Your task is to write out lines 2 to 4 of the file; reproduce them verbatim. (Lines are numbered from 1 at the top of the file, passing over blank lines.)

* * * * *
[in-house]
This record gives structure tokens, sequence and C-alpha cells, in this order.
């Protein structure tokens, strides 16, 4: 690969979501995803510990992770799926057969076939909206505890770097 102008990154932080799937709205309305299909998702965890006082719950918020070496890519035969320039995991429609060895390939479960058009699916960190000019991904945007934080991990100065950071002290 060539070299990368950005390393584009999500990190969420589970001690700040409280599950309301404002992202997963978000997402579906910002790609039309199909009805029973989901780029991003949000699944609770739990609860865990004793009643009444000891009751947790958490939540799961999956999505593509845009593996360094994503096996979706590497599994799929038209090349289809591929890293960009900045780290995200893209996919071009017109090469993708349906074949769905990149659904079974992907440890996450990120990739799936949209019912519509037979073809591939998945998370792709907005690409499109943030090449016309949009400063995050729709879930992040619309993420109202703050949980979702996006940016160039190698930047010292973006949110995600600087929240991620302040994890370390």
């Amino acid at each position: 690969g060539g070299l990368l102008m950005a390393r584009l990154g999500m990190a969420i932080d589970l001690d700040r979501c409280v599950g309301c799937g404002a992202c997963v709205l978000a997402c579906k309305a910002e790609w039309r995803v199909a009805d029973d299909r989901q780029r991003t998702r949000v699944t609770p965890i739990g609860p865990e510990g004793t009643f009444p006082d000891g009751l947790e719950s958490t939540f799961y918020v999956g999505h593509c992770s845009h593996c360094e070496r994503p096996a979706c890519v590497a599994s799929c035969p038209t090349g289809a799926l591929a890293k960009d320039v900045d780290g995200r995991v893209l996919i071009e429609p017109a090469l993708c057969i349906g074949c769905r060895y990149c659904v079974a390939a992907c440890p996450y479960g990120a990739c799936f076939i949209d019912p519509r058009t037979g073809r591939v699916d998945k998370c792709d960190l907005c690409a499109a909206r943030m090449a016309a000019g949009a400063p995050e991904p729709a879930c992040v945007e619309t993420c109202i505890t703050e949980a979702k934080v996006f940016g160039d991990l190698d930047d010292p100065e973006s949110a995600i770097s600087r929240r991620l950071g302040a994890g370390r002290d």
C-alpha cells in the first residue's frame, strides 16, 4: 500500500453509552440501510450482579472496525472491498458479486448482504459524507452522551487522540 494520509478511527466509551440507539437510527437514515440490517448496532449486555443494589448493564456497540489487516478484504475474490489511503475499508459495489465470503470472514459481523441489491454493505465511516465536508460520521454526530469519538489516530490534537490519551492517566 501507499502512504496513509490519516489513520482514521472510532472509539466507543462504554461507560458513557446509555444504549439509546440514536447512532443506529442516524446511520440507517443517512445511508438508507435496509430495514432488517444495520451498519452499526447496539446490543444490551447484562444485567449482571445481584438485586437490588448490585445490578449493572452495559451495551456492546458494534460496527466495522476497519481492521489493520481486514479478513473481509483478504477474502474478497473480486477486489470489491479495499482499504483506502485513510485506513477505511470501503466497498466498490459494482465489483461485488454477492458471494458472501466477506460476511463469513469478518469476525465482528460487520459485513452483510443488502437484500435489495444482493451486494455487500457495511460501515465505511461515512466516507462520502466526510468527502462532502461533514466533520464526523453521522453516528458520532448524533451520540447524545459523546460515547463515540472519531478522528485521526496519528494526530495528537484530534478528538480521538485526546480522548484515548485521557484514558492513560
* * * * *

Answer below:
This record gives structure tokens, sequence and C-alpha cells, in this order.
């Protein structure tokens, strides 16, 4: 690969979501995803510990992770799926057969076939909206505890770097 102008990154932080799937709205309305299909998702965890006082719950918020070496890519035969320039995991429609060895390939479960058009699916960190000019991904945007934080991990100065950071002290 060539070299990368950005390393584009999500990190969420589970001690700040409280599950309301404002992202997963978000997402579906910002790609039309199909009805029973989901780029991003949000699944609770739990609860865990004793009643009444000891009751947790958490939540799961999956999505593509845009593996360094994503096996979706590497599994799929038209090349289809591929890293960009900045780290995200893209996919071009017109090469993708349906074949769905990149659904079974992907440890996450990120990739799936949209019912519509037979073809591939998945998370792709907005690409499109943030090449016309949009400063995050729709879930992040619309993420109202703050949980979702996006940016160039190698930047010292973006949110995600600087929240991620302040994890370390």
């Amino acid at each position: 690969g060539g070299l990368l102008m950005a390393r584009l990154g999500m990190a969420i932080d589970l001690d700040r979501c409280v599950g309301c799937g404002a992202c997963v709205l978000a997402c579906k309305a910002e790609w039309r995803v199909a009805d029973d299909r989901q780029r991003t998702r949000v699944t609770p965890i739990g609860p865990e510990g004793t009643f009444p006082d000891g009751l947790e719950s958490t939540f799961y918020v999956g999505h593509c992770s845009h593996c360094e070496r994503p096996a979706c890519v590497a599994s799929c035969p038209t090349g289809a799926l591929a890293k960009d320039v900045d780290g995200r995991v893209l996919i071009e429609p017109a090469l993708c057969i349906g074949c769905r060895y990149c659904v079974a390939a992907c440890p996450y479960g990120a990739c799936f076939i949209d019912p519509r058009t037979g073809r591939v699916d998945k998370c792709d960190l907005c690409a499109a909206r943030m090449a016309a000019g949009a400063p995050e991904p729709a879930c992040v945007e619309t993420c109202i505890t703050e949980a979702k934080v996006f940016g160039d991990l190698d930047d010292p100065e973006s949110a995600i770097s600087r929240r991620l950071g302040a994890g370390r002290d």